Writing with flair and ease

At child care, parents must sign in their children when they drop them off, but there is also a sign-in sheet from the children to write their own names.

Here’s how Lillian signed in this morning:

She put little “curly wurlies” on all the letters.  Notice how she did so consistently throughout – almost as if she’d invented her own font.

For comparison, this is how other students – who are mostly 6 months or more older than Lillian – are scrawling their names:

Lillian is clearly streets ahead.  And the interesting part is that she is developing her skills herself.  I’d been under the impression that while children spontaneously learn to talk, writing was something they had to be taught quite explicitly, with patient instruction and tedious exercises.   But Lillian is learning to write through play activities of her own devising.  We just participate in her language games.  So for example on the weekend Lillian asked Teresa to write out various phrases (pretty butterfly, two fairies, etc.) so she could copy them out.   And in the car we spent the better part of an hour playing the “Starts with” game – one person says the name of an animal, and the other has to say what letter it starts with – or the “Rhymes with” game – one person says a word, and the other person has to come up with other words that rhyme with it (tree: knee, free, key, etc.).  Other times we play the “is that a word?” game where Lillian puts together sequences of letters and we tell her whether they make a word or not.  It seems, the way things are going, that her learning to read and write will be almost effortless for us.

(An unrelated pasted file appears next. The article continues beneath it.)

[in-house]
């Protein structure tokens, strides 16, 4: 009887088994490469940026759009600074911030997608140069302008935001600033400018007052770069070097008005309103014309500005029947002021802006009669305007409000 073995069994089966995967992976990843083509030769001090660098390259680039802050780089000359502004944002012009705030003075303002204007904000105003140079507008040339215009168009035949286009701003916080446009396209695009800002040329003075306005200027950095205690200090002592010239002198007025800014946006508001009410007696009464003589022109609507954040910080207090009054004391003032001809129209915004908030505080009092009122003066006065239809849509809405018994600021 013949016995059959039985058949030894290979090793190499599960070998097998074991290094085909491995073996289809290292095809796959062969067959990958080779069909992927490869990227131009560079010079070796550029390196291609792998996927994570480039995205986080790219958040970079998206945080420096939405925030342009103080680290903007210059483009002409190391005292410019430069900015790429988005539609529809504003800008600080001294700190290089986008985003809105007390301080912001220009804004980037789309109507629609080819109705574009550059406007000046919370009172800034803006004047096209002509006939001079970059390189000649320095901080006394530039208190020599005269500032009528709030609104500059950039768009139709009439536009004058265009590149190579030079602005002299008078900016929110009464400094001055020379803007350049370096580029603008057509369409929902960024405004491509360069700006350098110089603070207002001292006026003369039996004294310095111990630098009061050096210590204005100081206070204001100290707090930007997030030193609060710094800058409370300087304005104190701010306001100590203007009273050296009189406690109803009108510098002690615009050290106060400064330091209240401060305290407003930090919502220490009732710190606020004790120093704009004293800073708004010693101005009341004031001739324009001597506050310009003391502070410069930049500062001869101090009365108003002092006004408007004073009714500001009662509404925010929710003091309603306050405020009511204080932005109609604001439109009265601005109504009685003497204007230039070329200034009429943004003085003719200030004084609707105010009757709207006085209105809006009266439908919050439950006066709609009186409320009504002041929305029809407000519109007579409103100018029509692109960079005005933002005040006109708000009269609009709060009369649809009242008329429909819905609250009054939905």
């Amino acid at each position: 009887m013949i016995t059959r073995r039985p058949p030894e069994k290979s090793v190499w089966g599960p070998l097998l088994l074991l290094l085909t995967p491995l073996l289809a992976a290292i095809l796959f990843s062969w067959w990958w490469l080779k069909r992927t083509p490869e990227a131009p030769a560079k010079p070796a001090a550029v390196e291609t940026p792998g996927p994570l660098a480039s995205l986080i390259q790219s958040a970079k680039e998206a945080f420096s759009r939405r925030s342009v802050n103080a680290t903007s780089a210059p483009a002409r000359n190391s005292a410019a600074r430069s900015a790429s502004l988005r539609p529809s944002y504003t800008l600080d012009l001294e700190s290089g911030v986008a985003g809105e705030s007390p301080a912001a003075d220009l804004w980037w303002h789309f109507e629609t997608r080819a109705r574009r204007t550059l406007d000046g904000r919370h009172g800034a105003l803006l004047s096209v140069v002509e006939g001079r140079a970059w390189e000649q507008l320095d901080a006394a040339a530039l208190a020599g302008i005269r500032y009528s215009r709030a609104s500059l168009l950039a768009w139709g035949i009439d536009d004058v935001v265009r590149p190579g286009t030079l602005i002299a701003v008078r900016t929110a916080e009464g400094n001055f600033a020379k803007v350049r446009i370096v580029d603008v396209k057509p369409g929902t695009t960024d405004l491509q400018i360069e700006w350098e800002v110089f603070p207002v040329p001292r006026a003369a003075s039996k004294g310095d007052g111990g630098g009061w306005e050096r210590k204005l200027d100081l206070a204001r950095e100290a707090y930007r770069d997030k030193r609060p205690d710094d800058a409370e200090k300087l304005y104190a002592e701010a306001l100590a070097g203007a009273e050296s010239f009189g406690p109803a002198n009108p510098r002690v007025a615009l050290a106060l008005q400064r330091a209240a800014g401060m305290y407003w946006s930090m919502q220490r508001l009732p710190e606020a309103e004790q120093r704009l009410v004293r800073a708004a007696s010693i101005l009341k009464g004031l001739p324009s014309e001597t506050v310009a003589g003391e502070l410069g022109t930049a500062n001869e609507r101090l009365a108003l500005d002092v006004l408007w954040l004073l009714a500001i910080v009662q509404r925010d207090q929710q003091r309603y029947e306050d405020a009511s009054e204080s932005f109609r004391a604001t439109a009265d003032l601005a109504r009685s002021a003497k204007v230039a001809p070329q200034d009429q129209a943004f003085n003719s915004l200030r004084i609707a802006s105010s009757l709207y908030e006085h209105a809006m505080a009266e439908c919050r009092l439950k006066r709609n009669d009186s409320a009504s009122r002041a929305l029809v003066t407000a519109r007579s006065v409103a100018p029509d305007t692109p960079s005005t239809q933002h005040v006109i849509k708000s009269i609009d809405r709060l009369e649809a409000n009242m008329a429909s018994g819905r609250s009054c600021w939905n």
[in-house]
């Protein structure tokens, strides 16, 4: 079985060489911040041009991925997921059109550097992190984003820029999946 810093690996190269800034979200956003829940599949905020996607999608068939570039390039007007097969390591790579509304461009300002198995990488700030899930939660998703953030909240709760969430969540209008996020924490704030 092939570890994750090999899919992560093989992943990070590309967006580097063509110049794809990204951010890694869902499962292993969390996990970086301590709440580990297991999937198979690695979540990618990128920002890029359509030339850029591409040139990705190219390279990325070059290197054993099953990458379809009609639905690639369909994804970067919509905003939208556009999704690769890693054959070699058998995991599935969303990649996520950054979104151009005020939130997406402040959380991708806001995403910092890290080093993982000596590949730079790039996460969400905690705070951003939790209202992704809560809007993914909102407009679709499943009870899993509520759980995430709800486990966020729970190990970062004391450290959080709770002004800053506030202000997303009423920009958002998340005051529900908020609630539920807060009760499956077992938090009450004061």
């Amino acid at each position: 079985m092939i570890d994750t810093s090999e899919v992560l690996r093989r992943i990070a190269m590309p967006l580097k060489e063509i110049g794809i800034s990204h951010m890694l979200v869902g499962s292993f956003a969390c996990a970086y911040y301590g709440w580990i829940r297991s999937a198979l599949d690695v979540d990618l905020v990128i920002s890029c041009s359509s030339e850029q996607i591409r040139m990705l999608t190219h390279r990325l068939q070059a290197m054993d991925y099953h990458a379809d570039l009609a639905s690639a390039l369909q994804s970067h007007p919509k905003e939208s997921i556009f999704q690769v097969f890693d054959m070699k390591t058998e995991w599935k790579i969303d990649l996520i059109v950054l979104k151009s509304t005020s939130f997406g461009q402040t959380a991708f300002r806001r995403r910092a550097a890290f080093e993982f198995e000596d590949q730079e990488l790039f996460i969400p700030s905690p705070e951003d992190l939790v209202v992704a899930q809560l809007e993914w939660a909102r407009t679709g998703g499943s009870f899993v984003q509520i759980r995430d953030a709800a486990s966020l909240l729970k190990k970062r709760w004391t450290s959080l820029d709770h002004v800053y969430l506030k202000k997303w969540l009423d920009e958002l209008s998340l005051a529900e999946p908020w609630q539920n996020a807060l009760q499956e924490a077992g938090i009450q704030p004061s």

On the weekend we spent a while sitting on the verandah at the farm “reading” a book on weeds.  There was one weed per page, with a photo, the scientific name, the common name, and some information.  Heard through a child’s ears, the common names were often quite funny – black nightshade, hoary mustard, nodding thistle, etc..  I’d read one out and she’d repeat it to Mummy. One was called “Kiss me quick.”  That was hilarious.  She repeated that one over and over…

When we visited North Melbourne Primary, they said that they have – at least in the early years – a “play based” approach to learning.  That seems to me just what Lillian needs.  It would be awful for her to be put in some structured/formal/disciplined learning situation.  She would be bored and rebellious if she had to do specified tasks in a specified order, the same thing at the same time as all the other students who are just not as quick, confident and creative as her.  She loves learning and all she needs is contexts in which she can find interesting new challenges.

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